I had recently put Sengled Zigbee bulbs in my nightstand lamps to pair with Zigbee2MQTT on Home Assistant. I was using them to automatically turn the lights off/on when playing/pausing a movie on the TV. However, we found ourselves cutting power to the night stand to turn them off since pulling out our phone to turn them off was too much of a hassle. So when they had no power, the automation for those bulbs wouldn't work unless I manually turned them back on. Not an ideal situation.
In my Last Post I talked about doing a physical installation of some Z-Wave thermostats. In this post, I’m going to talk about what I had to go through to get an Aeotec Z-Stick Gen5 working with Home Assistant running on Lubuntu. I was actually surprised how easy everything was; I had no idea that Home Assistant’s Z-Wave integration was so well done.
NOTE: If you are replacing a thermostat, be sure to cut power to the board on your furnace that powers the thermostat. I made the mistake of just turning off the breaker labeled ‘AC’. The board still had power. As I was replacing the first thermostat, I must have shorted wires, which is likely to happen to most people. Lucky for me, this simply burned the fuse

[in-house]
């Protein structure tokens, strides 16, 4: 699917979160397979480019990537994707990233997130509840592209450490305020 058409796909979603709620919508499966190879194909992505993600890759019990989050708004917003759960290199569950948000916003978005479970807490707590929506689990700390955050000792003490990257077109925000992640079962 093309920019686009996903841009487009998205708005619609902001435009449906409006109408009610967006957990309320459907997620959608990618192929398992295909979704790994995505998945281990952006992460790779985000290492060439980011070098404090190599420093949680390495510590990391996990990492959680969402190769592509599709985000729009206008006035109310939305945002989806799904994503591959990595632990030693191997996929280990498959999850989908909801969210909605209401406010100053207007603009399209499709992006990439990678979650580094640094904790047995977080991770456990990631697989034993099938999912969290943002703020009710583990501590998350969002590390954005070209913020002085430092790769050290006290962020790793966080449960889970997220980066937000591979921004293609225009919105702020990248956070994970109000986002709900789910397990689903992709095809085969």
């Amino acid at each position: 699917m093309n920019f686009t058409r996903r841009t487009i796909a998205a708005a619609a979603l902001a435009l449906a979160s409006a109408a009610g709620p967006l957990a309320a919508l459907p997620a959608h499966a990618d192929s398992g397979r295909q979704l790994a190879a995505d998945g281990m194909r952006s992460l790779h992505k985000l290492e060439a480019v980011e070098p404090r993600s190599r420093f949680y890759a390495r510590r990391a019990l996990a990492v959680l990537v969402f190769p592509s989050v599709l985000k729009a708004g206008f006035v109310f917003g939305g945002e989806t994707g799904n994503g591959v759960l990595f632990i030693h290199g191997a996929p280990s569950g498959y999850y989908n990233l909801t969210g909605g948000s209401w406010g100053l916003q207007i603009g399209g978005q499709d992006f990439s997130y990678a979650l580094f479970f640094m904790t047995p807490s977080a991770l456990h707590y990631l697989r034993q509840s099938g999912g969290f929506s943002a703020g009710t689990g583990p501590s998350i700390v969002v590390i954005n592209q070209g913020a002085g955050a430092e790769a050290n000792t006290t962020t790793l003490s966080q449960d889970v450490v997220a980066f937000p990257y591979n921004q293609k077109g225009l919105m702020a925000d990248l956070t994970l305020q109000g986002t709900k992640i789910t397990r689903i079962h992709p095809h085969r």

Ever since Ring released their video doorbell a few years ago, I've been waiting for a WiFi video doorbell that didn't rely on the cloud (and a monthly fee), was powered by hard wire, and still looked decent. I've only had it for a few days, but I think that the Nelly Security doorbell accomplishes this. Unfortunately, it looks like the Nelly version is out of stock at the time of writing, but this doorbell has been rebranded by a bunch of other companies, one of which is Nelly.
The most recent project I decided to work on was a line following robot. However, as I was testing it to make sure the direction code was working, I decided to develop something that I can control from my smartphone. It turned out much better than I was expecting, so I figured I should make a blog post about it.